Cabin HVAC

Recent studies forecast a sustained annual growth of passenger air traffic by nearly 5% over the next 20 years. It is inevitable that airlines and airframers will have to focus on improved cabin ventilation as a major contribution to increased passenger comfort, in order to secure and hold a share of that market. In addition to that there is a constant demand on improving working conditions for pilots and cabin crews. This includes, among others, a reliable ventilation system, ensuring a certain level of comfort in areas such as the flight deck, crew rest areas, galleys, etc.
A350 CFD
A380 CAD
A380 MD Cabin

With constantly rising air traffic there is a risk of spreading of airborne transmitted diseases. Concern over the spread of Severe Acute Respiratory Syndrome (SARS) during 2003, ensured that aircraft cabin ventilation systems became the focus of some public interest. Aerospace companies are constantly under pressure to ensure a safe and clean environment in the cabin.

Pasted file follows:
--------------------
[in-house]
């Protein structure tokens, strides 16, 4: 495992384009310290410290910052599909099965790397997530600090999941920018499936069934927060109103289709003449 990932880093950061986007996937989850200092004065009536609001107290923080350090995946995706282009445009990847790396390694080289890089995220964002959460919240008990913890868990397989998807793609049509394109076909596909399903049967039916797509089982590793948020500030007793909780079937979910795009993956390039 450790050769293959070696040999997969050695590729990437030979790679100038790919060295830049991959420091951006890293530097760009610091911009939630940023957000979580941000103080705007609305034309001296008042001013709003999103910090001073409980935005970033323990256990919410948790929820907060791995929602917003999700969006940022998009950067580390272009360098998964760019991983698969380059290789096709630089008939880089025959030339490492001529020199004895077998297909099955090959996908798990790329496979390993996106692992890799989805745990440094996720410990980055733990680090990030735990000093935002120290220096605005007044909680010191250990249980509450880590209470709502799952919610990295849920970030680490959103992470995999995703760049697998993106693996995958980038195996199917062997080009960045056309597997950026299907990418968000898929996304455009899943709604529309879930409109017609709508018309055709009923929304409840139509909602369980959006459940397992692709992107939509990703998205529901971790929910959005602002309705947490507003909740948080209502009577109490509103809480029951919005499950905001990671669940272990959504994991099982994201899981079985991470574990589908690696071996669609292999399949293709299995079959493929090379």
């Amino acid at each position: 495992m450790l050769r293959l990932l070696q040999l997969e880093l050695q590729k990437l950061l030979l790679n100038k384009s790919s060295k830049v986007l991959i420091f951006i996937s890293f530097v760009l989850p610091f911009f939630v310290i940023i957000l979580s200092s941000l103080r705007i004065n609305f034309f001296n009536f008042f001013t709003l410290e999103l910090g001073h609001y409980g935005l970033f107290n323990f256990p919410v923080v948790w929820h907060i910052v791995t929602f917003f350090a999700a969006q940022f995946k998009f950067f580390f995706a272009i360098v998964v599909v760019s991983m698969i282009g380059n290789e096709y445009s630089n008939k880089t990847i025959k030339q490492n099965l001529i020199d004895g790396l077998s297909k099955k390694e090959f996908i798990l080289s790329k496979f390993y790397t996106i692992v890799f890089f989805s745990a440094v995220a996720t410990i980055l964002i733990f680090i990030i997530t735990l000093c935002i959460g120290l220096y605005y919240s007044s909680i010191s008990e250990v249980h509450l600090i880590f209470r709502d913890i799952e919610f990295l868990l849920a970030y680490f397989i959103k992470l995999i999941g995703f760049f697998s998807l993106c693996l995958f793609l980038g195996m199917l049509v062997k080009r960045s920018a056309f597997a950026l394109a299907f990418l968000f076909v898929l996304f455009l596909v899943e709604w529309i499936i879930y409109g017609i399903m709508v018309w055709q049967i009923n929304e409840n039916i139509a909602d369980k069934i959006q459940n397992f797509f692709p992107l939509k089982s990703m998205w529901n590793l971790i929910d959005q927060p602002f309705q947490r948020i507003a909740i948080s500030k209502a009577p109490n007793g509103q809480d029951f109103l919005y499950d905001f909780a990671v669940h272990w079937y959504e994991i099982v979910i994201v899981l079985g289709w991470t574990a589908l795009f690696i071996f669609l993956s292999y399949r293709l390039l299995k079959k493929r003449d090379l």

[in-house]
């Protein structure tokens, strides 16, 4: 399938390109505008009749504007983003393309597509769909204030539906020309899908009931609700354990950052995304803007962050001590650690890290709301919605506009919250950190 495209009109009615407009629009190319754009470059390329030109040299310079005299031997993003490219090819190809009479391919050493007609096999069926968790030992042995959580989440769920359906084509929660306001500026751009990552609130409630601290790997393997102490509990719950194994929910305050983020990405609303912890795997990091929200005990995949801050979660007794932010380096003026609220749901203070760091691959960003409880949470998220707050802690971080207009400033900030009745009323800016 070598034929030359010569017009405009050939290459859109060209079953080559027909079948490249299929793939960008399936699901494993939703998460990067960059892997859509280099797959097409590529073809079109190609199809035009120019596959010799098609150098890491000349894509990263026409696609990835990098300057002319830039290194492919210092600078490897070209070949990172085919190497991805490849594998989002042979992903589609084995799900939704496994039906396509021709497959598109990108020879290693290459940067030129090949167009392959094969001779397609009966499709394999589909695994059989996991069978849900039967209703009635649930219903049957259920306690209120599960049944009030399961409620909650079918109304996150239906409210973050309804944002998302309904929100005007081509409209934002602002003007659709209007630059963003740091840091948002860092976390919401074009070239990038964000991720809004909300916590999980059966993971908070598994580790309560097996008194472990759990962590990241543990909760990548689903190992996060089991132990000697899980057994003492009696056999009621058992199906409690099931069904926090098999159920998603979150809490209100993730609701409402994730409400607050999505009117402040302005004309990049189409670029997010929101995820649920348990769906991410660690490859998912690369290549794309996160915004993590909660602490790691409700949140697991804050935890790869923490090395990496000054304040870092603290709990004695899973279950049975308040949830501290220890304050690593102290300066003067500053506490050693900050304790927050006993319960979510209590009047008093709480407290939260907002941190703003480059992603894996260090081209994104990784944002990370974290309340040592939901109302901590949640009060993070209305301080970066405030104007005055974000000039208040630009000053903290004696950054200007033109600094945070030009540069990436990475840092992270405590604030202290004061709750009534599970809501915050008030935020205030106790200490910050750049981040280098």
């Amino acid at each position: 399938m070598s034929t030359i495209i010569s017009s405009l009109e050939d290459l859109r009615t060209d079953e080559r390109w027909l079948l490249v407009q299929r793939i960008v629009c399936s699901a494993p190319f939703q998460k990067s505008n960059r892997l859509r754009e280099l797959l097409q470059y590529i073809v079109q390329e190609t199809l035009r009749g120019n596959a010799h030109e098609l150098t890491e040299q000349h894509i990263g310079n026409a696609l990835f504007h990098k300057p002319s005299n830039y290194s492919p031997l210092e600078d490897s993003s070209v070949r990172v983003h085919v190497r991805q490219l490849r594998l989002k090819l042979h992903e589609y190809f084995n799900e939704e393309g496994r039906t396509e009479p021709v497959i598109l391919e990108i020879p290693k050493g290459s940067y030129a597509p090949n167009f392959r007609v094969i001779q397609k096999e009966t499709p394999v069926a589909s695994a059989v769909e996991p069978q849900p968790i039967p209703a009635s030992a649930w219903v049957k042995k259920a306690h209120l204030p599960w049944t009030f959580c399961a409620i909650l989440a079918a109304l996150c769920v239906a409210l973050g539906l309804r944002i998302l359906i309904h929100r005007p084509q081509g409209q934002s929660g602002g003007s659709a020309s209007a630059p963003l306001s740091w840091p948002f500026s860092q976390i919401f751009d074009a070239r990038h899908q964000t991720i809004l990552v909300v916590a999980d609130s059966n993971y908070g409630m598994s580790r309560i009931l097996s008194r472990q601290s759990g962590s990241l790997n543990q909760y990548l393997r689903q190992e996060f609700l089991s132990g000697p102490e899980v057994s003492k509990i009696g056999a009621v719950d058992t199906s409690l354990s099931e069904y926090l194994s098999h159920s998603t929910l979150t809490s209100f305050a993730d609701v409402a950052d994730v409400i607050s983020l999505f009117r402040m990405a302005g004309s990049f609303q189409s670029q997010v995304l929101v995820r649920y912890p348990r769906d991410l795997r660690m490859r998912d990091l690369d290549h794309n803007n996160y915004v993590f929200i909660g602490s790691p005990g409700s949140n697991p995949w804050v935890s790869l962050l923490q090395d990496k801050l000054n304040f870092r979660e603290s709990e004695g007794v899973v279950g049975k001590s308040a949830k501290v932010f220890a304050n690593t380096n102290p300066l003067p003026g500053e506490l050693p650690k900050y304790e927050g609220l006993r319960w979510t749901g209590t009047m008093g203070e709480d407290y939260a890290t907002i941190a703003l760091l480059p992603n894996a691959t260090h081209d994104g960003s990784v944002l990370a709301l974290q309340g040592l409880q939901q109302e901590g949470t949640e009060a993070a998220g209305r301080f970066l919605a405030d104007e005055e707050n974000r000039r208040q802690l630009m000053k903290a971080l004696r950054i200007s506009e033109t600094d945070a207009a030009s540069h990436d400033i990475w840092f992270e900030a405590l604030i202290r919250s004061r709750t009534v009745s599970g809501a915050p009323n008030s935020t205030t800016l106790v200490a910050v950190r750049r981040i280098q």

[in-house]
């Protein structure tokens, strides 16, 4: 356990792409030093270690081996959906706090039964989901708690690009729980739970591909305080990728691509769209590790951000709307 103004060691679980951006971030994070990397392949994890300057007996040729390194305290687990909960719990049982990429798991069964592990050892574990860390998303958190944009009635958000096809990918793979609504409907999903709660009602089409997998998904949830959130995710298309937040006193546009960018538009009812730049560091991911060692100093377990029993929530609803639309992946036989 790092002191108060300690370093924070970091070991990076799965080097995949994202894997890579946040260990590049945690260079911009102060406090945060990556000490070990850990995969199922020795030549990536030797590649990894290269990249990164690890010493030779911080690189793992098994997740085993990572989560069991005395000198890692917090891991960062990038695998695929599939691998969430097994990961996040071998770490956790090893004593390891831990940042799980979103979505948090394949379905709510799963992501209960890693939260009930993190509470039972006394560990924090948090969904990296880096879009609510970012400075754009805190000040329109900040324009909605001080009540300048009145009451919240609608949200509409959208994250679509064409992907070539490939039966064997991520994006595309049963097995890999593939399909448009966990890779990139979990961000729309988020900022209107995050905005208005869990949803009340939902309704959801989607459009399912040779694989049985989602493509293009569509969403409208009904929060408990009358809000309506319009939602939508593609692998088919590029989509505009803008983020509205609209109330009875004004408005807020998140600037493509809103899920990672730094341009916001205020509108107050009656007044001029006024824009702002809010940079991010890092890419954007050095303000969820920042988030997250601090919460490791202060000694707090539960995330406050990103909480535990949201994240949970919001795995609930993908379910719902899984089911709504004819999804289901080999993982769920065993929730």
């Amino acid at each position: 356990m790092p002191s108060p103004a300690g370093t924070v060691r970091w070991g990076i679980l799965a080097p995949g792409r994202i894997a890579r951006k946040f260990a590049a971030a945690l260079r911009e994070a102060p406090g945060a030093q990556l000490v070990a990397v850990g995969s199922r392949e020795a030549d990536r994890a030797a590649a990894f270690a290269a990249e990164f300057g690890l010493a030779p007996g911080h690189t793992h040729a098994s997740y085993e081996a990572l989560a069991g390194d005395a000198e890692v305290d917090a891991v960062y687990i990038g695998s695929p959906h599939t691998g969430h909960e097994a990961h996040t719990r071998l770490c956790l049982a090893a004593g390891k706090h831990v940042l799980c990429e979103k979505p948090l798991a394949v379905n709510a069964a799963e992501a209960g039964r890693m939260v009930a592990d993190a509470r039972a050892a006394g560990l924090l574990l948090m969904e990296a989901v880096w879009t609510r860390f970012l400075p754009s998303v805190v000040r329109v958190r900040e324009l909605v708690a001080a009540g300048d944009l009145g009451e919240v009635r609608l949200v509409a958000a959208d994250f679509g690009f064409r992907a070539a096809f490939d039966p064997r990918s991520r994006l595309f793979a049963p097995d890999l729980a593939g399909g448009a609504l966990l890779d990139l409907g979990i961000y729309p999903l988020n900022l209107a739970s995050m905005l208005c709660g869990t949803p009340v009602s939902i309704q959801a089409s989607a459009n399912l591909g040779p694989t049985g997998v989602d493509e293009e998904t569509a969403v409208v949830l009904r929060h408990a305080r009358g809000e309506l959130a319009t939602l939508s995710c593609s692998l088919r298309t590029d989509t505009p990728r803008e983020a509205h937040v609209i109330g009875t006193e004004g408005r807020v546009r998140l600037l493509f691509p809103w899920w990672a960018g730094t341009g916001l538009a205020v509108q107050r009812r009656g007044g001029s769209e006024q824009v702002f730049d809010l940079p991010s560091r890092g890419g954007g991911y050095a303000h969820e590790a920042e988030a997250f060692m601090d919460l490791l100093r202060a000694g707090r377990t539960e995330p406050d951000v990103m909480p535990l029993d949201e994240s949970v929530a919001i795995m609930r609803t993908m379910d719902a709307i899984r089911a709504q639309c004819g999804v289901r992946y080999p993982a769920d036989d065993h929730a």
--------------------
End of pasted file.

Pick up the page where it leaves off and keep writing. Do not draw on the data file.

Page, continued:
As product development times are being reduced, the need for virtual product development (VPD) arises, as it does in other industries. CFD methods, initially employed for external flow problems have now found their way into the design cycle of aircraft ventilation systems and are rapidly growing in their importance.

ICON has employed state of the art CFD methods for aircraft ventilation systems for a variety of airplane types and systems. Mixing and recirculation systems were investigated as well as cabin air flow patterns. CFD is able to help improve passenger comfort in aircraft cabins by predicting a number of important parameter such as:
  • Velocity field / maximum velocity at passenger
  • Temperature field / temperature gradient around passenger
  • Humidity
  • Age of Air / Air change effectiveness
  • Predicted Mean Vote (PMV) / Predicted Percentage of Dissatisfied (PPD)
  • Pollutant spread / removal
Furthermore, aircraft cargo holds have been investigated with respect to:
  • Flow field / Air change effectiveness
  • Fire and smoke detection
  • Pollutant spread / removal
Modern optimisation methods are increasingly employed to improve performance of mixing and recirculation systems as well as the design of air distribution devices and will soon be an integral component for cabin ventilation prediction.